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Candlelight Vigil for mass grave found at Kamloops Indian Residential School

By Eula Mengullo, June 18 2021—

On May 29, Calgarians paid tribute to mourn the unearthing of the remains of 215 children in an unmarked burial site in Kamloops Indian Residential School, confirmed by the Tk’emlúps te Secwépemc First Nation. The Candlelight Vigil hosted an estimate of 200 people, which included a prayer, traditional singing and drumming and saw 215 pairs of shoes placed on the steps of Calgary City Hall to symbolize the number of children’s remains discovered through the use of ground penetrating radar device

In a statement, the University of Calgary President and Vice-Chancellor Dr. Ed McCauley, urged the campus community to “never forget” the dark legacy of the residential school system. 

“Children were buried en masse in a place that masqueraded as a schoolyard. Their lives were taken from them and their loved ones, from the communities they were torn from — communities that cared for them, communities that mourn them still,” McCauley said. 

Vice Provost for the Office of Indigenous Engagement at the U of C, Dr. Michael Hart, said that the discovery of the burial site is “not unexpected” and many in the First Nation communities have actually spoken about these atrocities in the past. 

“Many of us have spoken of such atrocities over the years. First Nation communities in many places have known and spoken of such sites. By coming to know these feelings, this atrocity and the history behind it, many of us hope we will move to transforming our journey together,” Hart said in a statement. 

Similarly, Dr. Cora Voyageur, a Sociology professor at the U of C, explained that mass graves of residential school students have long been talked about in Indigenous communities, as children who attended the schools often did not return. Voyageur discussed that many investigations on missing children remained futile due to a collusion between the government, churches and the police. She also emphasized that Indigenous parents had no recourse over their children’s attendance at residential schools as it was government-mandated. 

In a time of national reckoning, Voyageur remarked that there has to be understanding and compassion. 

“I would like Canadians to have compassion and understanding for [Indigenous] people who love their children just as much as mainstream parents love their children,” Voyageur said. “And this was not the fault of the parents. It was the fault of the government, churches and police who disregarded the rights of Indigenous people and who were involved in this harmful system meant to try to ‘kill the Indian in the child,’ and in some cases, actually killed the child.”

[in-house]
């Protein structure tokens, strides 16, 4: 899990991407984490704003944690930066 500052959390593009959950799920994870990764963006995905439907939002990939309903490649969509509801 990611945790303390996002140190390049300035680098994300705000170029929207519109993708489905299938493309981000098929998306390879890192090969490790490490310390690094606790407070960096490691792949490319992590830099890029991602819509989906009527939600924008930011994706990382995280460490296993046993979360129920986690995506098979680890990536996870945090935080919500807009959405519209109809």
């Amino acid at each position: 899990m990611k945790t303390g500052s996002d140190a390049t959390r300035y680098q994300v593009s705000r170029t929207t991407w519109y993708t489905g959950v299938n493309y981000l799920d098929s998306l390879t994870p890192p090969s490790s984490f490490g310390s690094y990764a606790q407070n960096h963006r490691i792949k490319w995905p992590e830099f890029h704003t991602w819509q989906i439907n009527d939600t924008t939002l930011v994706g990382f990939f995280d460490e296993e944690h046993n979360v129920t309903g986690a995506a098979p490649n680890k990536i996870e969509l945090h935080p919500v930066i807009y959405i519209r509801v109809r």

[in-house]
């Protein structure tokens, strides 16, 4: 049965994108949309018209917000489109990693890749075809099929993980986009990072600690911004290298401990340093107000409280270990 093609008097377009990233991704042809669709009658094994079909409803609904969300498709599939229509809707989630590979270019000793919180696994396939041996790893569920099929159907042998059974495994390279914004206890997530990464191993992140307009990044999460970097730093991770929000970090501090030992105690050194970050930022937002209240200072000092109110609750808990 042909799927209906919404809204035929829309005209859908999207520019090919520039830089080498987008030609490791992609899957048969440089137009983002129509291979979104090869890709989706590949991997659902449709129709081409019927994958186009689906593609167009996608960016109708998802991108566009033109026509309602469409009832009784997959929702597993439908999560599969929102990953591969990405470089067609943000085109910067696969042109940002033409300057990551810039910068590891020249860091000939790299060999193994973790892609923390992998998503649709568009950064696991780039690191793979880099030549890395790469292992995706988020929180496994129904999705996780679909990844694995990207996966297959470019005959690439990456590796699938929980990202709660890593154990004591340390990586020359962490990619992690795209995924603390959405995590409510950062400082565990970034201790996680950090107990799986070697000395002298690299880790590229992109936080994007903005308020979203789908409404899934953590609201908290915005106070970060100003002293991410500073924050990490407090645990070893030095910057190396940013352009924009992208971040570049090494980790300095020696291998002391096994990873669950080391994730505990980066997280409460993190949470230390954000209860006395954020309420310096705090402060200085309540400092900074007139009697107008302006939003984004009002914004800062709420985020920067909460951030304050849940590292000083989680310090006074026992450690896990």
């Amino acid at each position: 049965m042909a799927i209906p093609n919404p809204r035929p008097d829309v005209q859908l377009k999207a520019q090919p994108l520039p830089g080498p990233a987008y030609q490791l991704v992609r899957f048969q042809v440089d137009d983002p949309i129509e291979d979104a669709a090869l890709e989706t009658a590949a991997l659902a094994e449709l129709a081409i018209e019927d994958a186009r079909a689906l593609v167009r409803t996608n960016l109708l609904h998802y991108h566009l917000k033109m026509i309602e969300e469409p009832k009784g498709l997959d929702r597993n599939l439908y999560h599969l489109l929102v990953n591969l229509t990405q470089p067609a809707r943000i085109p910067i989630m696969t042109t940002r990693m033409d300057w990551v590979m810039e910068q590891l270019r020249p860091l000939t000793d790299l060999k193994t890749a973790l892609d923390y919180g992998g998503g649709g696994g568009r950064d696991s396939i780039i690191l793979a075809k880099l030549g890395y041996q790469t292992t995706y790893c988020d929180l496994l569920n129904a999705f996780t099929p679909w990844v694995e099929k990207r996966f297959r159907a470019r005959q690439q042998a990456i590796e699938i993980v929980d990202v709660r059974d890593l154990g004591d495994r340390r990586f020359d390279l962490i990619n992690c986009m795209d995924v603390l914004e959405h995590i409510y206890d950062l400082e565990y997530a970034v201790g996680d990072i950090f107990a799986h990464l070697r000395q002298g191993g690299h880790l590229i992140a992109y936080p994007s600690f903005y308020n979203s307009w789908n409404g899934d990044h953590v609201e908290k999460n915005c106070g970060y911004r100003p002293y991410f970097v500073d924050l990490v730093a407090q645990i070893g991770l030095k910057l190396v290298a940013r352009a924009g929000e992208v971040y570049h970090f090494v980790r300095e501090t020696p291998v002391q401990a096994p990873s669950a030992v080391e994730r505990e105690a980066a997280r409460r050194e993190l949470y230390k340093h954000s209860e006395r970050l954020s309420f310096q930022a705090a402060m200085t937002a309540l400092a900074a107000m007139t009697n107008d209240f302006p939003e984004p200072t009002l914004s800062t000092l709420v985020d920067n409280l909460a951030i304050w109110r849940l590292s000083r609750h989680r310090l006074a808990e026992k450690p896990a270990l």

The Kamloops Indian Residential School operated from 1890 to 1969 and was once the largest residential school in Canada. 

Residential schools were a method of the federal government’s systematic policy to assimilate Indigenous children into mainstream society rooted in the racist assumption that their own cultures were inferior. 

Dr. Yvonne Poitras Pratt, Associate Professor at the Werklund School of Education at the U of C and current Director of Indigenous Education, explained that while residential schools were touted as educational, they had an underlying mandate to eradicate Indigenous children’s cultural values and identity. Among other kinds of maltreatment, survivors experienced various forms of abuse — physical, sexual and emotional — along with cruel methods of punishment, which continue to produce an impact on Indigenous peoples and communities. 

“You’ve got children that were raised without love. They were stripped, forced from their families — raised without love, raised in a climate of abuse,” Poitras Pratt explained as she discussed the intergenerational trauma inflicted on survivors and their descendants. 

While the government has a primary role in rectifying Canada’s colonial past, Poitras Pratt emphasized that all Canadians should engage in implementing the Truth and Reconciliation Commission’s Calls to Action, by first educating themselves on the country’s true history. She also acknowledged the importance of teaching a mandatory Indigenous course for prospective educators, as well as for all university students to produce a generation of better-informed individuals. As an educator herself, she believes that it is through education that Canadians can begin to dismantle the colonial past of Canada.

“As Canadians, we have to take off this veil of innocence and really start to examine the troubling racist undertones that we have in our society, and we contribute to this racist undertone by not speaking against it,” Poitras Pratt remarked. 

In her final statement, she addressed that claiming the right to Canadian citizenship comes with the responsibility to learn and know about the country’s dark colonial legacy.  

“If we’re going to make Canada as all it can be, we have to start with the First Peoples. Because the way that we treat the First Peoples is how we will treat [new] people that come to this land,” Poitras Pratt stated.

The discovery of the Kamloops mass burial site has resurfaced past traumas for survivors, Indigenous peoples and communities. For additional support and assistance, resources are available here. 

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